20.11.4.1 How to Configure an Applet for Deployment

A standalone applet is packaged as a web archive (WAR) file which contains the applet, the Applet HTML file, as well as the standard Java EE web deployment descriptor, web.xml and possibly target-specific deployment descriptors, as well. After you have created the deployment profile and the appropriate deployment descriptor files, you can deploy the application to an application server, or as an archive file.

To configure a web application for deployment:

  1. Create a WAR file deployment profile for your project.

    A profile may have already been created for your project. If you wish to deploy to multiple targets, create a separate profile for each.

  2. Add a web.xml deployment descriptor to your project, if it is not already present.

    Normally, this file is created with the WAR file deployment profile.

Notes:

If you encounter problems when deploying a Swing applet (JApplet), for example, the error "Class not found" is displayed, this may indicate that JDeveloper cannot locate the Swing libraries. Your clients may need to use Sun's Java SE browser plugin or bundle the Swing libraries for JVMs version 1.1 with your applet.

Deployed applet files must reside in a separate location from any other web application files you have deployed.

20.11.4.2 How to Deploy an Applet as a WAR File

You can deploy web application components including applets as a WAR or EAR file to the target application server.

To deploy an applet as a WAR file:

  1. If not already done, configure the applet for deployment.

  2. If not already done, create an application server connection.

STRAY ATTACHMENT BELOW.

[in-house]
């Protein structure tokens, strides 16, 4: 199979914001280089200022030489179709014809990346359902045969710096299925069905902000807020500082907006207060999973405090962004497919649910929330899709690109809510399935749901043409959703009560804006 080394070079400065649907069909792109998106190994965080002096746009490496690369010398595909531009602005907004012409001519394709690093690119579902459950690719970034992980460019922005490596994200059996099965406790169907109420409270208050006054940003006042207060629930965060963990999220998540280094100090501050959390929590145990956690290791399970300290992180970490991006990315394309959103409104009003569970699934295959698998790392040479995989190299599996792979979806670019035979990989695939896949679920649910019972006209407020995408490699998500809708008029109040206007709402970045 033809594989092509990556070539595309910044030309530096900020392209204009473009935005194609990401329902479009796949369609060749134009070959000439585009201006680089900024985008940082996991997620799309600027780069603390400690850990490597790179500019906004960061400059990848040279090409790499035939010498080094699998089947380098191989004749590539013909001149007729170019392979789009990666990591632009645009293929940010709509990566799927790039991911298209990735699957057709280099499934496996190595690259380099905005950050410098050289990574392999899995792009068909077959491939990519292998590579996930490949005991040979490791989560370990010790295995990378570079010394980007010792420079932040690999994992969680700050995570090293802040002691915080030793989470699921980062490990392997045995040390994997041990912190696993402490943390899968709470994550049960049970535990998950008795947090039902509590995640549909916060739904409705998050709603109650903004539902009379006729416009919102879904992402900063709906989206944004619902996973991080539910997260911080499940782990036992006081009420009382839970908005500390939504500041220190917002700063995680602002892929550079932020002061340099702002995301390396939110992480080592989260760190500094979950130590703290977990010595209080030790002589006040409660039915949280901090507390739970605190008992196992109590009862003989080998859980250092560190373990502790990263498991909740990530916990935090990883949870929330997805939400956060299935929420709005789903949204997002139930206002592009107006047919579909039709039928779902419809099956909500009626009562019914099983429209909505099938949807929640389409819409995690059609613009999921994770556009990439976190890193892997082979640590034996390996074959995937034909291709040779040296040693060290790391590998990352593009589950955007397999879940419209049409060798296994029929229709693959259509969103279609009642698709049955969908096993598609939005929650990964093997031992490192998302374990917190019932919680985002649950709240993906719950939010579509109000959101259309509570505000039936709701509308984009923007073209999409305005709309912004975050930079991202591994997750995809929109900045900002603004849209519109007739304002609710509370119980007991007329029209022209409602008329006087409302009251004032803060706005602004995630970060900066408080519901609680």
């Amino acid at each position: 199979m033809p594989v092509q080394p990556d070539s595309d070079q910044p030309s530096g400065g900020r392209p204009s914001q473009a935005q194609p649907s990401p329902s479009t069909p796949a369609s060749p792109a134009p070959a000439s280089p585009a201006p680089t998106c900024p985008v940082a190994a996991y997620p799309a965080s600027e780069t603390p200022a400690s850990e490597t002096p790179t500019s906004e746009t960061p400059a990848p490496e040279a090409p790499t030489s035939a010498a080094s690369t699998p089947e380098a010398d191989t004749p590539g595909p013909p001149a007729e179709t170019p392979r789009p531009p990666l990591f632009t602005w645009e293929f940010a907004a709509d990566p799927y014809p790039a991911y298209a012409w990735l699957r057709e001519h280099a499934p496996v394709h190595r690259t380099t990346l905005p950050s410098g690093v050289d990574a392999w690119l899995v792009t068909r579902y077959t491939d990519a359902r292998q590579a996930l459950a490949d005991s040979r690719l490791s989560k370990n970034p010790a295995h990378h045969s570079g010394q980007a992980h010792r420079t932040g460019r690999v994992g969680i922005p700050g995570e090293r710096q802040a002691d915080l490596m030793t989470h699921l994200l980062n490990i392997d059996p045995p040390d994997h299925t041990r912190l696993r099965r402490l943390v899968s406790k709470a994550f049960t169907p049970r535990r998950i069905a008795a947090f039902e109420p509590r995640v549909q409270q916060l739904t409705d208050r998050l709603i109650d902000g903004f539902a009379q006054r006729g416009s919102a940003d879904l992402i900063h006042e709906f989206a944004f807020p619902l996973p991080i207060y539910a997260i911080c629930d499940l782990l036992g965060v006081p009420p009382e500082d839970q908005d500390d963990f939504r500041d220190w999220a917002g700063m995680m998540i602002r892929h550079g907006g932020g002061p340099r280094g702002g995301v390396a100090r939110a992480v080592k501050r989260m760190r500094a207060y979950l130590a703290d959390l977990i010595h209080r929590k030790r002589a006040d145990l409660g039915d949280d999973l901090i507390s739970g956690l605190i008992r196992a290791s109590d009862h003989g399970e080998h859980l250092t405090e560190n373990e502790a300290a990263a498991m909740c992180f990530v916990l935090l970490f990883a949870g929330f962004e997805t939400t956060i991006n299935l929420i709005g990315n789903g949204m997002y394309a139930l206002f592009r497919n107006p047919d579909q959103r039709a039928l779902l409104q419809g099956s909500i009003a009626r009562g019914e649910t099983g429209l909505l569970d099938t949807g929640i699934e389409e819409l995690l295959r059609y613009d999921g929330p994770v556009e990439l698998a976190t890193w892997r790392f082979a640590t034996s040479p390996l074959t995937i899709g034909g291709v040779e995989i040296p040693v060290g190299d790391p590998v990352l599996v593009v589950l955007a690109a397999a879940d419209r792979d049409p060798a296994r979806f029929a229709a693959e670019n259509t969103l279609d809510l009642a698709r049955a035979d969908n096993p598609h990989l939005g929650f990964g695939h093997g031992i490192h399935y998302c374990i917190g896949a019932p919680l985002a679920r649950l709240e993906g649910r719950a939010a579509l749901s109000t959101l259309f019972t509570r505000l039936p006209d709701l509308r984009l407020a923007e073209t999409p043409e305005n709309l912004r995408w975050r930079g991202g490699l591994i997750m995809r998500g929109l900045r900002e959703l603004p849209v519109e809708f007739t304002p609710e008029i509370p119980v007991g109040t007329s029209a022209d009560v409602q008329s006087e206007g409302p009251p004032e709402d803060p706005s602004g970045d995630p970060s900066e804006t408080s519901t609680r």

3. In the Navigator, right-click the project and choose Deploy > deployment profile.

  4. In the Deploy dialog, select one of the deployment options:

    • Deploy to application server connection to create the archive type specified in the deployment profile, and deploy it to the application server connection you select or create on the Select Server page of the Deploy dialog.

    • Deploy to EAR file to deploy the project and any of its dependencies (specified in the deployment profile) to an EAR. JDeveloper puts the EAR file in the default directory specified in the deployment profile.

    • Deploy to WAR file to deploy the project to a WAR. JDeveloper puts the WAR file in the default directory specified in the deployment profile.

    Notes:

    The deployed applet files must reside in a separate location from any other web application files you have deployed.

    If you encounter problems when deploying a Swing applet (JApplet), for example, the error "Class not found" is displayed, this may indicate that JDeveloper cannot locate the Swing libraries. You may need to force your clients to use Sun's Java SE browser plugin or bundle the Swing libraries for JVMs version 1.1 with your applet.

20.12 Working with the UI Debugger

In addition to JDeveloper's standard Java and PL/SQL debugger facilities, JDeveloper also provides support for debugging graphical user interfaces (GUIs) specifically for AWT and Swing-based client applications and applets.